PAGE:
Got back pain? You’re not alone. Eighty percent of Americans suffer from low back and neck pain at some point in their lives. Management often includes the overuse of treatments like surgeries, MRI, x-rays and medications.
And it’s an expensive prospect: The annual tally on low back and neck pain treatment in the U.S. is at least $87 billion, according to a study in the Journal of American Medical Association. Fortunately, experts are testing less expensive solutions that aim to prevent occurrences of back pain in the first place, and the results are encouraging.
A study called Prevention of Low Back Pain investigated the effectiveness of interventions like education and exercise in preventing low back pain. The key, according to the study, is the combination of exercise and education. While exercise alone is thought to make a difference, adding in exercise packs the most powerful punch.
So, with such great odds that you—or someone close to you—will one day become a statistic, wouldn’t it make sense to explore this type of intervention rather than surgery or medicating?
Well, physical therapy is a good place to start.
By performing a thorough evaluation, a physical therapist can identify the muscular, postural and skeletal limitations that could one day lead to an episode of back pain. As part of the assessment, she will observe as you perform a series of exercises and then gather an account of your daily activity level and environmental factors like operating machinery or working at a desk 40 hours a week.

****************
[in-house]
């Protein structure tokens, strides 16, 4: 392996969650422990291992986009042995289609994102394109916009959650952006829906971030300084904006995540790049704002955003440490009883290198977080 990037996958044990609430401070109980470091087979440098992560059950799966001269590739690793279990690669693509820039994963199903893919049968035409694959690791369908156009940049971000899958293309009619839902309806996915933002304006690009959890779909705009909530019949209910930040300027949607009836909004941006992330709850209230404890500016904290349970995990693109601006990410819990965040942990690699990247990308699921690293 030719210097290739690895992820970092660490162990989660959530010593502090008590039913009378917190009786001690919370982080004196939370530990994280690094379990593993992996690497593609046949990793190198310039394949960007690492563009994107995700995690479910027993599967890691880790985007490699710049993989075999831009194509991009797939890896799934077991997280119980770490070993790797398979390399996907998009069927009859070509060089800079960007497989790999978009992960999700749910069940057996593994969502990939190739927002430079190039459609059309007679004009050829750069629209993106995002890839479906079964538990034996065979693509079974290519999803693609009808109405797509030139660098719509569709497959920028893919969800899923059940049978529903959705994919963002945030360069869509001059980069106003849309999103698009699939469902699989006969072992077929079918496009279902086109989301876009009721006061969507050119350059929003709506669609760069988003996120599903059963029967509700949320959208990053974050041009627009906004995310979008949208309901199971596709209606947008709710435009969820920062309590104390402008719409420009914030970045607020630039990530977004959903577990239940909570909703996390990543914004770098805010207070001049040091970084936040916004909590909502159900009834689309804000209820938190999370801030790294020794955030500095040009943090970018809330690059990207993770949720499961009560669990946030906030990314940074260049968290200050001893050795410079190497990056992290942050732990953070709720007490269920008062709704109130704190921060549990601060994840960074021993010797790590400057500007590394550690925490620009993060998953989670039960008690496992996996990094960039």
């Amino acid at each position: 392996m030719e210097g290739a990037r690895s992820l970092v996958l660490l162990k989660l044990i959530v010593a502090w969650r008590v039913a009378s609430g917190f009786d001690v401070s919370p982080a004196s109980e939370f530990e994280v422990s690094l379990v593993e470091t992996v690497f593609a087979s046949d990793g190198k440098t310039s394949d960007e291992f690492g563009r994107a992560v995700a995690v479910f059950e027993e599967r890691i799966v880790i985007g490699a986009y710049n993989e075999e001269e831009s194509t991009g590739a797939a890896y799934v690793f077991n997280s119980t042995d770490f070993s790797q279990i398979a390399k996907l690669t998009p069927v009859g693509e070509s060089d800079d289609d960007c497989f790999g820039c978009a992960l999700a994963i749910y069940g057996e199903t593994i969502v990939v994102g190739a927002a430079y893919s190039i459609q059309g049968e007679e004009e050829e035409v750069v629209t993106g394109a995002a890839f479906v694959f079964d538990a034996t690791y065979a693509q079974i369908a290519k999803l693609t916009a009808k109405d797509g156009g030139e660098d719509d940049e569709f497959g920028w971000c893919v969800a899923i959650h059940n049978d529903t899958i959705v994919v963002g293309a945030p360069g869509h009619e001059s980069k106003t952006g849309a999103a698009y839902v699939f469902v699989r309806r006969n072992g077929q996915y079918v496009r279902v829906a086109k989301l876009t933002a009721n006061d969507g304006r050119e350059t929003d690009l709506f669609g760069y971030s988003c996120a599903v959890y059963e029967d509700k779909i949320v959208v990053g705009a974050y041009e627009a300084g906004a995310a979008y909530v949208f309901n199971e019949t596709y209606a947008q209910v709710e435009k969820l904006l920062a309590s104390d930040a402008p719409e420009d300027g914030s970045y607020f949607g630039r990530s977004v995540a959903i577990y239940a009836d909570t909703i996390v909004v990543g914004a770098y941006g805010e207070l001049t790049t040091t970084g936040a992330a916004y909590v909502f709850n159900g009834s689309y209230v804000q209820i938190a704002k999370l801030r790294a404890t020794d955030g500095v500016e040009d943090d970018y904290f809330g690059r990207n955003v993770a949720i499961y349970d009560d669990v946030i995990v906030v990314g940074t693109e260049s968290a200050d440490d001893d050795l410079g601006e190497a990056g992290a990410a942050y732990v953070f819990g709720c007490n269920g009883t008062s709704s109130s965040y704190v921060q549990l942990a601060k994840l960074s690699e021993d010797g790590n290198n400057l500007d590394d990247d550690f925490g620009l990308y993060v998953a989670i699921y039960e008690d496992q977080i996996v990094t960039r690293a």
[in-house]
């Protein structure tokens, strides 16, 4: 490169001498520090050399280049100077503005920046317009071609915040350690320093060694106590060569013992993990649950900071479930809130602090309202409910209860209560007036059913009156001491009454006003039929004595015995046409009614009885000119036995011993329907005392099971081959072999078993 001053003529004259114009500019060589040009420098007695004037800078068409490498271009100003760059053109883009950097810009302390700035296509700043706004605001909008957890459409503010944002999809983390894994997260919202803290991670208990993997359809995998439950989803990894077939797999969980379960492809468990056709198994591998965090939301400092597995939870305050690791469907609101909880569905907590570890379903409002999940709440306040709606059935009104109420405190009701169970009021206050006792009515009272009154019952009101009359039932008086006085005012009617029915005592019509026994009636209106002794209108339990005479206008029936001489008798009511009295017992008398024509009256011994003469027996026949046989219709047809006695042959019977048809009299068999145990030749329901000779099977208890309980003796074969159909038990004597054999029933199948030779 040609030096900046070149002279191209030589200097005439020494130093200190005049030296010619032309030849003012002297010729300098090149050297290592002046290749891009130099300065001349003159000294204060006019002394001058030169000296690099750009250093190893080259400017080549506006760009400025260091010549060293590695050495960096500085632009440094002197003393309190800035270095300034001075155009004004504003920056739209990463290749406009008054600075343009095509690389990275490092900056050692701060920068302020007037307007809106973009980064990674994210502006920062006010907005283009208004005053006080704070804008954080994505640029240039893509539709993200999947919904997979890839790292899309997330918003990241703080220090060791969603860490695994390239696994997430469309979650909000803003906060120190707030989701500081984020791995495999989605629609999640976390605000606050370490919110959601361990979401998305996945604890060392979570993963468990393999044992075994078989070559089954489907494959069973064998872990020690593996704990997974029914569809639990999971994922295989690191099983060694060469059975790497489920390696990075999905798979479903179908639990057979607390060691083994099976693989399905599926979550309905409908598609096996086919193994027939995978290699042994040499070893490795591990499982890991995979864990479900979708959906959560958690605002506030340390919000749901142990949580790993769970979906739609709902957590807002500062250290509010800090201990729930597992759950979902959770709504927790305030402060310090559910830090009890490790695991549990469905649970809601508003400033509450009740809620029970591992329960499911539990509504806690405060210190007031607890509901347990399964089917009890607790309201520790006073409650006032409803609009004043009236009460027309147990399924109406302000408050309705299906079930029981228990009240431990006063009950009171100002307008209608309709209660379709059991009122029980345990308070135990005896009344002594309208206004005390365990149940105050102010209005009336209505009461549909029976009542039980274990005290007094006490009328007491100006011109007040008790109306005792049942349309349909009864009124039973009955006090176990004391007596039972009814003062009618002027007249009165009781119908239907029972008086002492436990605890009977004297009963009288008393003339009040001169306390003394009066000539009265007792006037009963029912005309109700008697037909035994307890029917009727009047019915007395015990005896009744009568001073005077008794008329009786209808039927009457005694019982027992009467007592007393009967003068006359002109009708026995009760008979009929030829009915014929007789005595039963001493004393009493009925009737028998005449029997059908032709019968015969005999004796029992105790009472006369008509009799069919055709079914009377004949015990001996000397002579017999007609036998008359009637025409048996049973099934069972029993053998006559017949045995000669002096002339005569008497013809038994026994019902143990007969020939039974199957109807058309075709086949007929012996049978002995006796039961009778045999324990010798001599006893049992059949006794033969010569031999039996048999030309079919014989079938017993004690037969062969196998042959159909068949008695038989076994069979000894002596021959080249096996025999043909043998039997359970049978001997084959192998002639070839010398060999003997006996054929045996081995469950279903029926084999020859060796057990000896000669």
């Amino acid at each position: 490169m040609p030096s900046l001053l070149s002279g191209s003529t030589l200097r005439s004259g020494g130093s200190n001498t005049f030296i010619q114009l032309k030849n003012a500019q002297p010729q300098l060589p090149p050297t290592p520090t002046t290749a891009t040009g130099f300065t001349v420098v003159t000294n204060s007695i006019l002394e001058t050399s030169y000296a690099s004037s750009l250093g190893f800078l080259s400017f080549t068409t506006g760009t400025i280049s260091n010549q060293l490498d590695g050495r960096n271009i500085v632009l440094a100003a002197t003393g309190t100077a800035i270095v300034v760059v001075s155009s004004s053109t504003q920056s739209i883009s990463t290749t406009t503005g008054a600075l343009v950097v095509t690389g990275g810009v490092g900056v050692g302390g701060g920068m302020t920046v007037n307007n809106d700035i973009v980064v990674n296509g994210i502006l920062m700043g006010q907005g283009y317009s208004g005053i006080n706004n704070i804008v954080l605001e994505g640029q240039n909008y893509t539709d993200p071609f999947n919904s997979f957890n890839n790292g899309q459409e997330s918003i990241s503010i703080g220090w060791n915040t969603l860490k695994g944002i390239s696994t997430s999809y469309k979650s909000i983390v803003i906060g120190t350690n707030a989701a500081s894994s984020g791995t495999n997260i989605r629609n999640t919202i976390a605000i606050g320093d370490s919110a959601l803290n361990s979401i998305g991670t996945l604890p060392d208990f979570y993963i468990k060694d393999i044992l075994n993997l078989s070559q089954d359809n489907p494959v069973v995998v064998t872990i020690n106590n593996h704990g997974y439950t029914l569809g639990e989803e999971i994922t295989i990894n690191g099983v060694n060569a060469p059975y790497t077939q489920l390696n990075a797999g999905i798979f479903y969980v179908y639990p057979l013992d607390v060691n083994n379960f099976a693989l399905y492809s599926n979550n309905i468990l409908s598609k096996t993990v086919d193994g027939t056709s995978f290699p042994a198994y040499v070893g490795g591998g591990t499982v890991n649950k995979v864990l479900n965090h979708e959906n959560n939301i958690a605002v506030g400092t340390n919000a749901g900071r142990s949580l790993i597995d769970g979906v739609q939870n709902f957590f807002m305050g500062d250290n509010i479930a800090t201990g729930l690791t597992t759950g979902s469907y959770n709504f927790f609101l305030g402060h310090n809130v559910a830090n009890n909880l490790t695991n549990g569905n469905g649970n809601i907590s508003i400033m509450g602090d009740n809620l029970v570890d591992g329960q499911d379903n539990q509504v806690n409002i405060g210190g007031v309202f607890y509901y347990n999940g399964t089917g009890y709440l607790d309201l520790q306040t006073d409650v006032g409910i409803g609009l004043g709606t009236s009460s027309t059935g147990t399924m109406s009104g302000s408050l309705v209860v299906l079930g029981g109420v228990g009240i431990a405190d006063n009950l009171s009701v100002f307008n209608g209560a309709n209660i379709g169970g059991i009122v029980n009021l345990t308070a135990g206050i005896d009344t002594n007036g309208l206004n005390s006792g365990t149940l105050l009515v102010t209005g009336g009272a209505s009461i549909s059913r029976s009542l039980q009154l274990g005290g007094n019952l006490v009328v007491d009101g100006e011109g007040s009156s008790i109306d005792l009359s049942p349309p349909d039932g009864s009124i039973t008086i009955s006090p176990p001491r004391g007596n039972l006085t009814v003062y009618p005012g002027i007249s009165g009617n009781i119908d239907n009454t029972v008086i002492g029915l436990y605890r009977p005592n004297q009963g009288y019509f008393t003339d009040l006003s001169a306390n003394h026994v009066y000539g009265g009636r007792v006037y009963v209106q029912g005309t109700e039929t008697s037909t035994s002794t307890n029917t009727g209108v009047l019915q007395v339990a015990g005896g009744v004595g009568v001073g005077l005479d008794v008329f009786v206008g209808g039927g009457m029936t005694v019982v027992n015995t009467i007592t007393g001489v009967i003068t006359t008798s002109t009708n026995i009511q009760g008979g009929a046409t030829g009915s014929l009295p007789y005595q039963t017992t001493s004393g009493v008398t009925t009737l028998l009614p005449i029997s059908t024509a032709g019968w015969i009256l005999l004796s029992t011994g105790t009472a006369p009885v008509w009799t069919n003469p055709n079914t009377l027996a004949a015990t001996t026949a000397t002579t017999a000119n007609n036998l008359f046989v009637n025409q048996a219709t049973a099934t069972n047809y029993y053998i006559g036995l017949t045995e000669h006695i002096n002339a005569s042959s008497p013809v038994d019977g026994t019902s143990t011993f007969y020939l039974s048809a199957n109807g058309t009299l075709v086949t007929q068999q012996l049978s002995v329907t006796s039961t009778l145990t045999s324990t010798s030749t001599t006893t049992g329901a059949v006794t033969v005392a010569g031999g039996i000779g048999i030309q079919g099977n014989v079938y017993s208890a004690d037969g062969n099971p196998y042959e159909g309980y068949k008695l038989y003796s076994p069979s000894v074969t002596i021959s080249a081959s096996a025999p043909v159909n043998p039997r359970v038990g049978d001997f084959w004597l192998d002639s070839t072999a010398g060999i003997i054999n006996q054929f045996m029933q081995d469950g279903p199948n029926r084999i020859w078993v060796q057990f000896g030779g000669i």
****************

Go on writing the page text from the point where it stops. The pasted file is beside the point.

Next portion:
The PT will then use all of this knowledge to design a personalized exercise program and teach you a few APTA-approved strategies to prevent back pain:
- Use good body positioning at work, home and during recreational activities.
- Keep the load close to your body during lifting.
- Ask for help before lifting heavy objects.
- Maintain a regular physical fitness regimen—staying active can help to prevent injuries.
Lifestyle can play a big role in back pain. In fact, inactivity and incorrect body mechanics while participating in certain activities are two of the biggest contributors to back pain. In addition to the strategies listed above, it’s also helpful to pay attention to little things throughout your day that could add up to bigger problems down the line.
Let’s go back to that desk job for a minute: How often do you get up to walk, stretch and move throughout the day? A good rule of thumb is to stand up or move every 30 minutes. You may get bonus points with your boss, too, as your productivity soars due to the increased activity.
While low back pain rarely becomes serious or life-threatening, it can be quite painful and interfere with our daily lives. Working with a physical therapist can help patients identify the factors that might contribute to back pain and help to develop a prevention plan. But the healthcare professionals are also a great place to turn when you’re seeking treatment for back pain or hoping to prevent a recurrence.
With such good odds that you could one day become a low back pain statistic, why not do everything in your power today to change your trajectory? Seems like another good reason to find an activity (or better yet, two or three activities) that you enjoy, make it a regular part of your day and stick to it!
For help with lower back pain (and much more) from North Boulder Physical Therapy, contact our location closest to you, including our newest office in Louisville at the Avista Plaza 2 Medical Building.